Virus talks on brink of collapse, sides still ‘far apart’

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Washington talks on vital COVID-19 rescue money are teetering on the brink of collapse after a marathon meeting in the Capitol generated lots of recriminations but little progress on the top issues confronting negotiators.

“There’s a handful of very big issues that we are still very far apart” on, said Treasury Secretary Steven Mnuchin. He talked ofimpasses on aid to states and local governments and renewing supplemental unemployment benefits in the Thursday night meetings.

Both sides said the future of the talks is uncertain. President Donald Trump is considering executive orders to address evictions and on unemployment insurance, but they appear unlikely to have much impact.

A breakdown in the talks would put at risk more than $100 billion to help reopen schools, a fresh round of $1,200 direct payments to most people, and hundreds of billions of dollars for state and local governments to help them avoid furloughing workers and cutting services as tax revenues shrivel.

House Speaker Nancy Pelosi, D-Calif., and top Senate Democrat Chuck Schumer of New York emerged to give a pessimistic update about the chances for an agreement.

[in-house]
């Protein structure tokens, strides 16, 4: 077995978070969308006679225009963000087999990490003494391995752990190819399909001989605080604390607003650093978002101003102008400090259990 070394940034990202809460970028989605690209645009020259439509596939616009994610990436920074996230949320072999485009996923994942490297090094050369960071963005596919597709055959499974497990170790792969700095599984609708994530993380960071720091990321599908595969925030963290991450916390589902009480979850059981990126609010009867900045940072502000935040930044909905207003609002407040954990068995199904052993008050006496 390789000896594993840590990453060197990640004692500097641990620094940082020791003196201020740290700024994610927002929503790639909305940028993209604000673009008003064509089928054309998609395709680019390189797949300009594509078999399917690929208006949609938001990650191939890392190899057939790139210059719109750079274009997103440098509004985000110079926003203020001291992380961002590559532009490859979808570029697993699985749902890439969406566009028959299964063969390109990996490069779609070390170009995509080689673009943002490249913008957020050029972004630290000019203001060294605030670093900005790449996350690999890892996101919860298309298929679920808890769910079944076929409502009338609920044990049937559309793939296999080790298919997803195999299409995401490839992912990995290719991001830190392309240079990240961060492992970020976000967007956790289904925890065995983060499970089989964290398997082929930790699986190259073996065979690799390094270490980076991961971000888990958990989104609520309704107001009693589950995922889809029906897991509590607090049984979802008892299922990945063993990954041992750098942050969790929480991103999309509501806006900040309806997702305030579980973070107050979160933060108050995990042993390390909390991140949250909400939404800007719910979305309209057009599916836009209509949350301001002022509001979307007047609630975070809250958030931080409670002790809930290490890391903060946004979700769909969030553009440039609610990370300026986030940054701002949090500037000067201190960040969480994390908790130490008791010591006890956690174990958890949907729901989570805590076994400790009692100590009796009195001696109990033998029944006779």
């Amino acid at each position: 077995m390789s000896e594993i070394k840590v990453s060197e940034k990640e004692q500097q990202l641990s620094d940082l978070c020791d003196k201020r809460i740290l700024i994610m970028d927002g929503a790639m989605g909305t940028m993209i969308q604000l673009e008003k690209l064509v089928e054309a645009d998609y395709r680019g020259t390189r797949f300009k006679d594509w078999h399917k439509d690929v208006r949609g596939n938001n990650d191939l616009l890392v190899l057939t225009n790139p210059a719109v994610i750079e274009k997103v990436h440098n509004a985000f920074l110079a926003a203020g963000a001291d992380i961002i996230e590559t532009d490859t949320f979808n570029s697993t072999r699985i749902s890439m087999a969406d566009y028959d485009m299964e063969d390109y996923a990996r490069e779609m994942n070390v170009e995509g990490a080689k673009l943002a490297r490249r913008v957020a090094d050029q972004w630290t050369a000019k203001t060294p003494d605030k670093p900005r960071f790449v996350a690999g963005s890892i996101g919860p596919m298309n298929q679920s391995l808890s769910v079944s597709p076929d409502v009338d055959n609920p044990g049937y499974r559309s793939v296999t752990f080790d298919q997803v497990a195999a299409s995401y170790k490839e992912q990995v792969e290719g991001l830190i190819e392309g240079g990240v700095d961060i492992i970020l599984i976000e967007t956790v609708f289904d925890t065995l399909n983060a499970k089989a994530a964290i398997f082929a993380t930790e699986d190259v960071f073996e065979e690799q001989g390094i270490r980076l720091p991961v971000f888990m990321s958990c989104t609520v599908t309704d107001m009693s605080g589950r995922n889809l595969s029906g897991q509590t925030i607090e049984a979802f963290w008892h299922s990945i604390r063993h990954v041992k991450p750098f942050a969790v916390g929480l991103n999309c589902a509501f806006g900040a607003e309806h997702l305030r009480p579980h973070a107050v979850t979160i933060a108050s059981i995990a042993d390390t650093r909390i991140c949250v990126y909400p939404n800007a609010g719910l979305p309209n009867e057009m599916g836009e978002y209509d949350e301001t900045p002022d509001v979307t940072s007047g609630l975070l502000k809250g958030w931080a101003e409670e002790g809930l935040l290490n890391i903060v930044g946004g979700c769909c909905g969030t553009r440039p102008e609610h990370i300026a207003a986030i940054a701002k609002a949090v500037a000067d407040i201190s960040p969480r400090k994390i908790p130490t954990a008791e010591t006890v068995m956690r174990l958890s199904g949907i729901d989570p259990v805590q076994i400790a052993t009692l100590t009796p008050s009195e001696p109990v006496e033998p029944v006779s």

“We’re very far apart. It’s most unfortunate,” Pelosi said.

Both sides have adopted a hard line in the talks, though the Trump team is more open in disclosing a handful of its proposed compromises. Republicans were late to agree to the talks and have become frustrated by the inflexible tactics of Pelosi and Schumer, who have been exuding confidence in a political and legislative landscape that’s tilted in their favor.

The Democratic pair say the federal coronavirus aid package needs to be huge in order to meet the moment: a surge in cases and deaths, double-digit joblessness, and the threat of poverty for millions of the newly unemployed.

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“We believe the patient needs a major operation while Republicans want to apply just a Band-Aid,” Schumer said. “We won’t let them just pass the Band-Aid, go home and leave America bleeding.”

Senate Republicans have been split, with roughly half of McConnell’s rank and file opposed to another rescue bill at all. Four prior coronavirus response bills totaling almost $3 trillion have passed on bipartisan votes despite intense wrangling. But Trump and McConnell want a bill and discussed the topic at the White House Thursday morning.

The White House is also promising that Trump will attempt to use executive orders to address elements of the congressional package involving evictions and jobless benefits. But there’s no evidence that the strategy would have much impact or be anything close to what’s necessary, and Pelosi appeared unimpressed at a morning news conference.

“I don’t think they know what they’re talking about,” Pelosi said dismissively.

Pelosi and Schumer staked out a firm position to extend a lapsed $600-per-week bonus jobless benefit, demanded generous child care assistance and reiterated their demand for food stamps and assistance to renters and homeowners facing eviction or foreclosure.

“Don’t nickel and dime our children,” Pelosi said. “Don’t say ‘we want to give a tax break to a business lunch and not give more money for children …read more

Source:: Politics Headlines

      

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